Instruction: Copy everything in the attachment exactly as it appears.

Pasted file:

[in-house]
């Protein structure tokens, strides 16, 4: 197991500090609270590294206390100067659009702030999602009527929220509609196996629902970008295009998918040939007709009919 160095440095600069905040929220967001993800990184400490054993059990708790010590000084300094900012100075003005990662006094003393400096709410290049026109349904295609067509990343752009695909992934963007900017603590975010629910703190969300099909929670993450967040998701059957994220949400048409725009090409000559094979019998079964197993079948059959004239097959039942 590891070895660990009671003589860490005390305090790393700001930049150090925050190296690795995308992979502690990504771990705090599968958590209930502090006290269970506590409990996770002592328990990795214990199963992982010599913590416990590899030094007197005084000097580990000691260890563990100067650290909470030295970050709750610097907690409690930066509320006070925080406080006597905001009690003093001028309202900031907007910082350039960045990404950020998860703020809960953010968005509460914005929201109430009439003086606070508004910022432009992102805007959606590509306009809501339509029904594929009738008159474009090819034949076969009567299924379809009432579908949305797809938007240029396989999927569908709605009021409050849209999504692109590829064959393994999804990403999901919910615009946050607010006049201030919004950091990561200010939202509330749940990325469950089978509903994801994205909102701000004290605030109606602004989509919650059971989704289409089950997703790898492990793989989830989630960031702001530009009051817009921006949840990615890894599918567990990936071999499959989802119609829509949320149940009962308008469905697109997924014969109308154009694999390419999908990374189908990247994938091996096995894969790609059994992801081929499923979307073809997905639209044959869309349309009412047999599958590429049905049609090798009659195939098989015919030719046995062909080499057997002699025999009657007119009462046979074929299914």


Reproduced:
[in-house]
């Protein structure tokens, strides 16, 4: 197991500090609270590294206390100067659009702030999602009527929220509609196996629902970008295009998918040939007709009919 160095440095600069905040929220967001993800990184400490054993059990708790010590000084300094900012100075003005990662006094003393400096709410290049026109349904295609067509990343752009695909992934963007900017603590975010629910703190969300099909929670993450967040998701059957994220949400048409725009090409000559094979019998079964197993079948059959004239097959039942 590891070895660990009671003589860490005390305090790393700001930049150090925050190296690795995308992979502690990504771990705090599968958590209930502090006290269970506590409990996770002592328990990795214990199963992982010599913590416990590899030094007197005084000097580990000691260890563990100067650290909470030295970050709750610097907690409690930066509320006070925080406080006597905001009690003093001028309202900031907007910082350039960045990404950020998860703020809960953010968005509460914005929201109430009439003086606070508004910022432009992102805007959606590509306009809501339509029904594929009738008159474009090819034949076969009567299924379809009432579908949305797809938007240029396989999927569908709605009021409050849209999504692109590829064959393994999804990403999901919910615009946050607010006049201030919004950091990561200010939202509330749940990325469950089978509903994801994205909102701000004290605030109606602004989509919650059971989704289409089950997703790898492990793989989830989630960031702001530009009051817009921006949840990615890894599918567990990936071999499959989802119609829509949320149940009962308008469905697109997924014969109308154009694999390419999908990374189908990247994938091996096995894969790609059994992801081929499923979307073809997905639209044959869309349309009412047999599958590429049905049609090798009659195939098989015919030719046995062909080499057997002699025999009657007119009462046979074929299914």